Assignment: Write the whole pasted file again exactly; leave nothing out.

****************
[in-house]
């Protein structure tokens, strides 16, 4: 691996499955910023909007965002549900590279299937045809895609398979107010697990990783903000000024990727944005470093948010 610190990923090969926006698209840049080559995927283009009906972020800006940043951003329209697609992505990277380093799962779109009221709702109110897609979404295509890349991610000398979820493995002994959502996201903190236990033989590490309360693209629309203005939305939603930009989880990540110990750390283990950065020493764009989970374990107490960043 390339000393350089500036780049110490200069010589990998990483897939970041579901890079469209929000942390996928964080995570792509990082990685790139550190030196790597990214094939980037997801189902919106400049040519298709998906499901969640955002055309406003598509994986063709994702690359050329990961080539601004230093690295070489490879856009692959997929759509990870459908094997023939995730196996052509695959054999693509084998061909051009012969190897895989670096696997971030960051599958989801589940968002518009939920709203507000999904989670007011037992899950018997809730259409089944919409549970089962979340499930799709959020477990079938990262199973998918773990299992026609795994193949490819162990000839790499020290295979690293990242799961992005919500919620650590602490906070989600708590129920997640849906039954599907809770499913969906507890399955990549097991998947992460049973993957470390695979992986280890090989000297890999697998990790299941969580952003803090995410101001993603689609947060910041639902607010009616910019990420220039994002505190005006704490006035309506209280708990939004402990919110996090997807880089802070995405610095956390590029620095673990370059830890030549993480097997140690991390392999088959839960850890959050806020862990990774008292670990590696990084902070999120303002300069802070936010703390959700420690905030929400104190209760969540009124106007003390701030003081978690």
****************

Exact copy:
[in-house]
């Protein structure tokens, strides 16, 4: 691996499955910023909007965002549900590279299937045809895609398979107010697990990783903000000024990727944005470093948010 610190990923090969926006698209840049080559995927283009009906972020800006940043951003329209697609992505990277380093799962779109009221709702109110897609979404295509890349991610000398979820493995002994959502996201903190236990033989590490309360693209629309203005939305939603930009989880990540110990750390283990950065020493764009989970374990107490960043 390339000393350089500036780049110490200069010589990998990483897939970041579901890079469209929000942390996928964080995570792509990082990685790139550190030196790597990214094939980037997801189902919106400049040519298709998906499901969640955002055309406003598509994986063709994702690359050329990961080539601004230093690295070489490879856009692959997929759509990870459908094997023939995730196996052509695959054999693509084998061909051009012969190897895989670096696997971030960051599958989801589940968002518009939920709203507000999904989670007011037992899950018997809730259409089944919409549970089962979340499930799709959020477990079938990262199973998918773990299992026609795994193949490819162990000839790499020290295979690293990242799961992005919500919620650590602490906070989600708590129920997640849906039954599907809770499913969906507890399955990549097991998947992460049973993957470390695979992986280890090989000297890999697998990790299941969580952003803090995410101001993603689609947060910041639902607010009616910019990420220039994002505190005006704490006035309506209280708990939004402990919110996090997807880089802070995405610095956390590029620095673990370059830890030549993480097997140690991390392999088959839960850890959050806020862990990774008292670990590696990084902070999120303002300069802070936010703390959700420690905030929400104190209760969540009124106007003390701030003081978690």